Objectives. The potential of recombinant human bone morphogenetic protein-2 (rhBMP-2) to enhance bone healing following endodontic surgery was tested. The pattern and timing of de novo bone formation and cementum regeneration, and the potential for root resorption and ankylosis to accompany bone formation were evaluated. Study design. Pulpal infections were induced in maxillary and mandibular incisor teeth in young adult Cynomolgus monkeys. The teeth received conventional endodontic treatment immediately followed by surgical root resection. In a randomized split-mouth design, contralateral apical bone defects received rhBMP-2 in absorbable collagen sponge (ACS) carrier or served as sham-surgery controls to provide histological and radiographic evaluations following 1 (mandibular incisors) and 4.5 (maxillary incisors) month(s) postsurgery. Results. At 1 month postsurgery trabecular bone filled the apical bone defects. The newly formed bone appeared considerably more mature and had assumed characteristics of the contiguous resident bone at 4.5 months postsurgery. The resected root tips were almost completely covered by new cementum with a maturing functionally oriented periodontal ligament. Localized inflammatory infiltrates were associated with the filled root canals and extruded root-filling material. Root resorption and ankylosis were not observed. There were no apparent differences in healing patterns between sites implanted with rhBMP-2/ACS and those serving as sham-surgery controls. Conclusions. Under conditions where the influence of infectious elements and irritation caused by root filling material are minimized, bone formation and cementum regeneration appears rapid following endodontic surgery. rhBMP-2/ACS did not offer an obvious benefit above and beyond that of the native osteogenic potential in this animal model.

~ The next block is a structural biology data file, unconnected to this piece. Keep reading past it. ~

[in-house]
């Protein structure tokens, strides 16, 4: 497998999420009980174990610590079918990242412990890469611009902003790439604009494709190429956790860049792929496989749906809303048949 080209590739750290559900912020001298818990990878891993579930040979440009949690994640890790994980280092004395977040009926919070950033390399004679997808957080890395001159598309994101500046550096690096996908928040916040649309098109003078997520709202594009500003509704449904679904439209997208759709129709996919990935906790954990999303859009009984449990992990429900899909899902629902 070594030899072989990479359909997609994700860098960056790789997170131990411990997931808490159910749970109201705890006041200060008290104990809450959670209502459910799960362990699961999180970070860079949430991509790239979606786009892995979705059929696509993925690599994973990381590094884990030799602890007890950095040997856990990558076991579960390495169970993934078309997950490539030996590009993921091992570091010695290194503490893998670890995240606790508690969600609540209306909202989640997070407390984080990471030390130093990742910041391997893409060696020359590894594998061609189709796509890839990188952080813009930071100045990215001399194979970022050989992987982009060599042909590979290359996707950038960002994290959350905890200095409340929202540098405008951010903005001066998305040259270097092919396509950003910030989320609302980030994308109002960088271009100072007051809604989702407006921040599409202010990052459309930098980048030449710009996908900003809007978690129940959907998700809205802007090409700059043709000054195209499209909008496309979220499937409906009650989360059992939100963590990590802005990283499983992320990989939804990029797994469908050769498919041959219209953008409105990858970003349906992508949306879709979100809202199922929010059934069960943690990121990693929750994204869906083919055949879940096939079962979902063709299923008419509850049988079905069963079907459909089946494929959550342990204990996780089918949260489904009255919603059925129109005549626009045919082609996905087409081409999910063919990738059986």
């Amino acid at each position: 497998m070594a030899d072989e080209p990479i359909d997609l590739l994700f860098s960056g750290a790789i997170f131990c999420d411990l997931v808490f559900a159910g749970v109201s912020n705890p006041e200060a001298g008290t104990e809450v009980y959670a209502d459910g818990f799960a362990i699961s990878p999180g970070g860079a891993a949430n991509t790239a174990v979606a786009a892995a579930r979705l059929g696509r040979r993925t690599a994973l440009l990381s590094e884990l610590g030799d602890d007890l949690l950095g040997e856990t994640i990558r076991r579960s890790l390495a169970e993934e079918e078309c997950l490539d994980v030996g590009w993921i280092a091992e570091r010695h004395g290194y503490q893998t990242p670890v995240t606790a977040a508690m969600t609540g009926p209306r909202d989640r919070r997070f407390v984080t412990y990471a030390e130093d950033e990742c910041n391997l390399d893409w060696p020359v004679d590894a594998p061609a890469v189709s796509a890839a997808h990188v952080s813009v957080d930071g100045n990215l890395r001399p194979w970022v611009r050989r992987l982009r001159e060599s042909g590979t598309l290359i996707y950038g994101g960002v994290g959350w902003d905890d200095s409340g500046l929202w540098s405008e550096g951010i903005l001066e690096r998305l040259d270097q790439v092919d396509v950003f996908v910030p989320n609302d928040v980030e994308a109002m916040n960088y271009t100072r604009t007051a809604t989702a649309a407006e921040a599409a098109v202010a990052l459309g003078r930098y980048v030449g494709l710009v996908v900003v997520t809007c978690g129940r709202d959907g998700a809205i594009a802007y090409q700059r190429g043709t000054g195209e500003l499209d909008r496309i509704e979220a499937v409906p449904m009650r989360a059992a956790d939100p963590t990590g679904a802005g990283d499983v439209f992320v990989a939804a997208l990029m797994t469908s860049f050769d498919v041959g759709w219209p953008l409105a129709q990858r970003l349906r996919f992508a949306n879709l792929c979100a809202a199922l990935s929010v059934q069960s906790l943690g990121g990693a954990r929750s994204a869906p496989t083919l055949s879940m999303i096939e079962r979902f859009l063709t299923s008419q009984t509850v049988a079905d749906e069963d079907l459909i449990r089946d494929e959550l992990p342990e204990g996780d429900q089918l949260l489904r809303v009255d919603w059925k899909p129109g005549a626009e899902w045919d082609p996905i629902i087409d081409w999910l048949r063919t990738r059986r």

|Original language||English (US)|
|Number of pages||10|
|Journal||Oral surgery, oral medicine, oral pathology, oral radiology, and endodontics|
|State||Published - Jan 2006|
ASJC Scopus subject areas
- Oral Surgery